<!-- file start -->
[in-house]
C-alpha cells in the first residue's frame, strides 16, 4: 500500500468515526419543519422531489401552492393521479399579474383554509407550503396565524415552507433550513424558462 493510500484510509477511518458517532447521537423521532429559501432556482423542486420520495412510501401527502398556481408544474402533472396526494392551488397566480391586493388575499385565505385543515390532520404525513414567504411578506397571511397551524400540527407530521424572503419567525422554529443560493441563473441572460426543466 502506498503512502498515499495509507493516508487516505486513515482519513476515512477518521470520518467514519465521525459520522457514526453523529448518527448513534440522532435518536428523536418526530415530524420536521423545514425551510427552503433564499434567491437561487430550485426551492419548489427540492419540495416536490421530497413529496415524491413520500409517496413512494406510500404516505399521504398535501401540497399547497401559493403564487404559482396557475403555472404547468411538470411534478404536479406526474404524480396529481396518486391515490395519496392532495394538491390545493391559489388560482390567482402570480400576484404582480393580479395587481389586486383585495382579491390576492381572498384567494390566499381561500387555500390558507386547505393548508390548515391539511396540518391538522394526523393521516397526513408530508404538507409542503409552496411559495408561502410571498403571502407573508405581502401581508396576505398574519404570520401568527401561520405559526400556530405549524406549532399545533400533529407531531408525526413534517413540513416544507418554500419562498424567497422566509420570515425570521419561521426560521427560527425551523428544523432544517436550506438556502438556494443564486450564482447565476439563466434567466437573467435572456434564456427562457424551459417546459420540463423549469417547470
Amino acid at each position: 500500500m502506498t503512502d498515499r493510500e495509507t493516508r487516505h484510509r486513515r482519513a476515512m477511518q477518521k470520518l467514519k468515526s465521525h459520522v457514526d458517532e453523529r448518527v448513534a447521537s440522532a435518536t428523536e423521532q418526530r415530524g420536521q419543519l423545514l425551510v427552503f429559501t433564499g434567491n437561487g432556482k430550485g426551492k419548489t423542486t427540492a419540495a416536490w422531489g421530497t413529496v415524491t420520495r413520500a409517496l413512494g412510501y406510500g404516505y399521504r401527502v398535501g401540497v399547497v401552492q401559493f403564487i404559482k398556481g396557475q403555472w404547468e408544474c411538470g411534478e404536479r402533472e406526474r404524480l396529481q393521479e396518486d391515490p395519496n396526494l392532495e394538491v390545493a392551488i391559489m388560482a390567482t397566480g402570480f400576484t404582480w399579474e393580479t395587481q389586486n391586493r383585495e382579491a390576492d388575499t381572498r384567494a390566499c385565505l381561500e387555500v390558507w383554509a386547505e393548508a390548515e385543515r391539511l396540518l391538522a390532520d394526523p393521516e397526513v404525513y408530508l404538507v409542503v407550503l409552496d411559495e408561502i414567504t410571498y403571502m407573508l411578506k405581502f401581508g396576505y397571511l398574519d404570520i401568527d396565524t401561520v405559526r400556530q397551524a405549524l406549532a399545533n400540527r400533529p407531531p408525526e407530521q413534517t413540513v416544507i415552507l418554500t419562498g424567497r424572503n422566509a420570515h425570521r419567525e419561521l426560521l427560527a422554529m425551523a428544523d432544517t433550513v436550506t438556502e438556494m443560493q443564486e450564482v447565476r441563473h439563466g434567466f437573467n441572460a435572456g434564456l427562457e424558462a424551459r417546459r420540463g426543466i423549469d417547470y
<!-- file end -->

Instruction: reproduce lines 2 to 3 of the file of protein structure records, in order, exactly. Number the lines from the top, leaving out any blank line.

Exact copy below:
C-alpha cells in the first residue's frame, strides 16, 4: 500500500468515526419543519422531489401552492393521479399579474383554509407550503396565524415552507433550513424558462 493510500484510509477511518458517532447521537423521532429559501432556482423542486420520495412510501401527502398556481408544474402533472396526494392551488397566480391586493388575499385565505385543515390532520404525513414567504411578506397571511397551524400540527407530521424572503419567525422554529443560493441563473441572460426543466 502506498503512502498515499495509507493516508487516505486513515482519513476515512477518521470520518467514519465521525459520522457514526453523529448518527448513534440522532435518536428523536418526530415530524420536521423545514425551510427552503433564499434567491437561487430550485426551492419548489427540492419540495416536490421530497413529496415524491413520500409517496413512494406510500404516505399521504398535501401540497399547497401559493403564487404559482396557475403555472404547468411538470411534478404536479406526474404524480396529481396518486391515490395519496392532495394538491390545493391559489388560482390567482402570480400576484404582480393580479395587481389586486383585495382579491390576492381572498384567494390566499381561500387555500390558507386547505393548508390548515391539511396540518391538522394526523393521516397526513408530508404538507409542503409552496411559495408561502410571498403571502407573508405581502401581508396576505398574519404570520401568527401561520405559526400556530405549524406549532399545533400533529407531531408525526413534517413540513416544507418554500419562498424567497422566509420570515425570521419561521426560521427560527425551523428544523432544517436550506438556502438556494443564486450564482447565476439563466434567466437573467435572456434564456427562457424551459417546459420540463423549469417547470
Amino acid at each position: 500500500m502506498t503512502d498515499r493510500e495509507t493516508r487516505h484510509r486513515r482519513a476515512m477511518q477518521k470520518l467514519k468515526s465521525h459520522v457514526d458517532e453523529r448518527v448513534a447521537s440522532a435518536t428523536e423521532q418526530r415530524g420536521q419543519l423545514l425551510v427552503f429559501t433564499g434567491n437561487g432556482k430550485g426551492k419548489t423542486t427540492a419540495a416536490w422531489g421530497t413529496v415524491t420520495r413520500a409517496l413512494g412510501y406510500g404516505y399521504r401527502v398535501g401540497v399547497v401552492q401559493f403564487i404559482k398556481g396557475q403555472w404547468e408544474c411538470g411534478e404536479r402533472e406526474r404524480l396529481q393521479e396518486d391515490p395519496n396526494l392532495e394538491v390545493a392551488i391559489m388560482a390567482t397566480g402570480f400576484t404582480w399579474e393580479t395587481q389586486n391586493r383585495e382579491a390576492d388575499t381572498r384567494a390566499c385565505l381561500e387555500v390558507w383554509a386547505e393548508a390548515e385543515r391539511l396540518l391538522a390532520d394526523p393521516e397526513v404525513y408530508l404538507v409542503v407550503l409552496d411559495e408561502i414567504t410571498y403571502m407573508l411578506k405581502f401581508g396576505y397571511l398574519d404570520i401568527d396565524t401561520v405559526r400556530q397551524a405549524l406549532a399545533n400540527r400533529p407531531p408525526e407530521q413534517t413540513v416544507i415552507l418554500t419562498g424567497r424572503n422566509a420570515h425570521r419567525e419561521l426560521l427560527a422554529m425551523a428544523d432544517t433550513v436550506t438556502e438556494m443560493q443564486e450564482v447565476r441563473h439563466g434567466f437573467n441572460a435572456g434564456l427562457e424558462a424551459r417546459r420540463g426543466i423549469d417547470y